According to Dr James McQuivey at Forrester Research, "a minute of video is worth 1.8 million words” (here are his calculations). He said this in 2014 and whilst the statistic itself might not be quite 100% accurate four years on, there’s no doubt that video is king when it comes to storytelling.
Knowing this, it follows that video is an effective means to communicate problems to your clients. In our case, when we present feedback we often put together highlight reels of our user tests. These run for about 3-4 minutes each and highlight a particular page or pain point found during their testing. It’s easier for a client to accept that their favourite website function just doesn't work when they see a clip of users struggling, rather than just expecting them to take our word for it.
For a start, a video is much better at conveying participants’ emotions than text. It can show off features and functionality in a way static images fail to. It's also more difficult to dispute the results when video evidence is staring you in the face, as I mentioned earlier. And let's be honest, a video is more interesting than looking at numbers and words on a presentation. And this means those viewing it are more likely to be engaged and value the work you’re presenting.
Different people pick up information in different ways. Some are more visual and others more data focused. By including video you can cover a wider spectrum of learner types.
Video does a great job of showing the full impact of an issue. Nothing motivates change quite like witnessing a user struggle to complete a simple task on your own product or website, often with colourful language and irritated mouse clicking as the soundtrack.
Sure, putting these videos together does take some extra time but I believe the results are worth it. Clients will see with their own eyes what a difference good UX can make - and how it can positively impact the satisfaction of their customers and their profits!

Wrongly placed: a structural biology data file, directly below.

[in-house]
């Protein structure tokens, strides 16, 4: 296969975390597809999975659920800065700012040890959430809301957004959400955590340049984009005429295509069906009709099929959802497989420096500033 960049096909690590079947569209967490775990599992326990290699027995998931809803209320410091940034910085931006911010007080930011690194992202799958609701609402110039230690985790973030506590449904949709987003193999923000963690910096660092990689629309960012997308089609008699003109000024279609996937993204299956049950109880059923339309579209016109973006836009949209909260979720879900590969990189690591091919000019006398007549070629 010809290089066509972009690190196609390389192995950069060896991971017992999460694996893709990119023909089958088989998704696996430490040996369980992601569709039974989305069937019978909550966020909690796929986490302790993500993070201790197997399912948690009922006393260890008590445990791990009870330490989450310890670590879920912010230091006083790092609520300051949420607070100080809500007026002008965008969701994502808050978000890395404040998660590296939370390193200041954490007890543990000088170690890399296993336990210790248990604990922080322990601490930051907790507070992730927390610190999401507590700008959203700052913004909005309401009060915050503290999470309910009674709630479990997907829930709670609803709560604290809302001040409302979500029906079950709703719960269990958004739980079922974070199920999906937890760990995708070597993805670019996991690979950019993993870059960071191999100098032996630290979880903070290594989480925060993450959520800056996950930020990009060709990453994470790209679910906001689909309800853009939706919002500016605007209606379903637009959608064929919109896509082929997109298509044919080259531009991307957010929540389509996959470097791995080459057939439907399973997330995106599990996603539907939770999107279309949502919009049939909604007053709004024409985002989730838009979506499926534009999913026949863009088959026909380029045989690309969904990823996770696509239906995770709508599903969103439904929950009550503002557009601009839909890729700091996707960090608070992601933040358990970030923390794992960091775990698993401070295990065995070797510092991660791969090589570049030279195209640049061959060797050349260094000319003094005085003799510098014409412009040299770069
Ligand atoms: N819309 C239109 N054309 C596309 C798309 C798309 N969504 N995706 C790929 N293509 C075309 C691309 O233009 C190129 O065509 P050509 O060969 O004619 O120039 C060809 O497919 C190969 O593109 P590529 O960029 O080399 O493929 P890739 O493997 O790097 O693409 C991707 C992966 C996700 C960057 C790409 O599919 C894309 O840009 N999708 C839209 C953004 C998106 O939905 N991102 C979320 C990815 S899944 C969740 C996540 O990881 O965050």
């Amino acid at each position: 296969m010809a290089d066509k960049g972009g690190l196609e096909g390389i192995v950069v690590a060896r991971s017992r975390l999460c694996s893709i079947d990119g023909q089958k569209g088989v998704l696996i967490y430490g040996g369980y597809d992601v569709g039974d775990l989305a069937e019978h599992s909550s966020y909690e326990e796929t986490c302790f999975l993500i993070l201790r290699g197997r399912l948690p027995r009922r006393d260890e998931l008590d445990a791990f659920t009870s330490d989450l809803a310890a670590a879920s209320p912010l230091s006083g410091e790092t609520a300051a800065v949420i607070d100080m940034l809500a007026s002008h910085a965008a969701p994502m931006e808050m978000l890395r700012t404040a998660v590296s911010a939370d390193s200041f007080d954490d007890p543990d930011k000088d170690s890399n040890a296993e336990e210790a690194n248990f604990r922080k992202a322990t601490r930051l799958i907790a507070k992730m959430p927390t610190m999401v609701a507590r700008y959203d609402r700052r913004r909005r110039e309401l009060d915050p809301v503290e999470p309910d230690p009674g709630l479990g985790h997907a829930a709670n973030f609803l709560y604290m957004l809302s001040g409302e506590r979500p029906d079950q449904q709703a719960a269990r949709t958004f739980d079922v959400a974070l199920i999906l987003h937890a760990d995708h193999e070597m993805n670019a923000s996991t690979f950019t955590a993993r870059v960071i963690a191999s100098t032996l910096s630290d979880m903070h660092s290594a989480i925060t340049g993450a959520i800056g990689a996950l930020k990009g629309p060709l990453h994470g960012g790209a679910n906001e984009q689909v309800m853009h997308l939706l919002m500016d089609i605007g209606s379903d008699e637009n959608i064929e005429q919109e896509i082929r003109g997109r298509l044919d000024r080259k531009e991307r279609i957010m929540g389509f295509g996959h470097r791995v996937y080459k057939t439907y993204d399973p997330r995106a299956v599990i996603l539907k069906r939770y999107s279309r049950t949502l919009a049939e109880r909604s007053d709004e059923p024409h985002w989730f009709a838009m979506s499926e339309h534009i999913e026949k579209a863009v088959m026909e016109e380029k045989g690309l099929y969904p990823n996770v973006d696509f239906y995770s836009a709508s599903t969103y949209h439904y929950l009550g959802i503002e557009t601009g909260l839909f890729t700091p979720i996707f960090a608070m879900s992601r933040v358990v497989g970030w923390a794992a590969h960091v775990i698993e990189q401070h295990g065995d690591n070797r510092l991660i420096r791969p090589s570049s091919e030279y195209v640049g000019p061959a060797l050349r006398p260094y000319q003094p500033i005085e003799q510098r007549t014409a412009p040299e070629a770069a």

If you want to put together your own highlights you’ll need something to record your sessions. Personally, I use Zoom when I moderate user tests and record the sessions using Camtasia. I’ll record the entire session and then import the footage into Premiere Pro. From here you’ll want to decide how you’ll cut your footage. You could do it page by page or by theme. Your videos should probably not run any longer than 3-4 minutes whilst also giving multiple users a chance to show their experience and speak their views. And finally, be objective. Editing by its very nature is selective, so try to give the fairest representation of your findings.
The next time you present a report to a client consider saving yourself the bother of writing a couple million words. Choose video instead.
Kenton joined in 2016 after completing internships with TV & Media Production companies in Bristol and Perth. Kenton earned his degree in Film, Media and Cultural Studies at UWE which covered a variety of relevant modules including Research & Ethnography, Interaction Design and Video Production.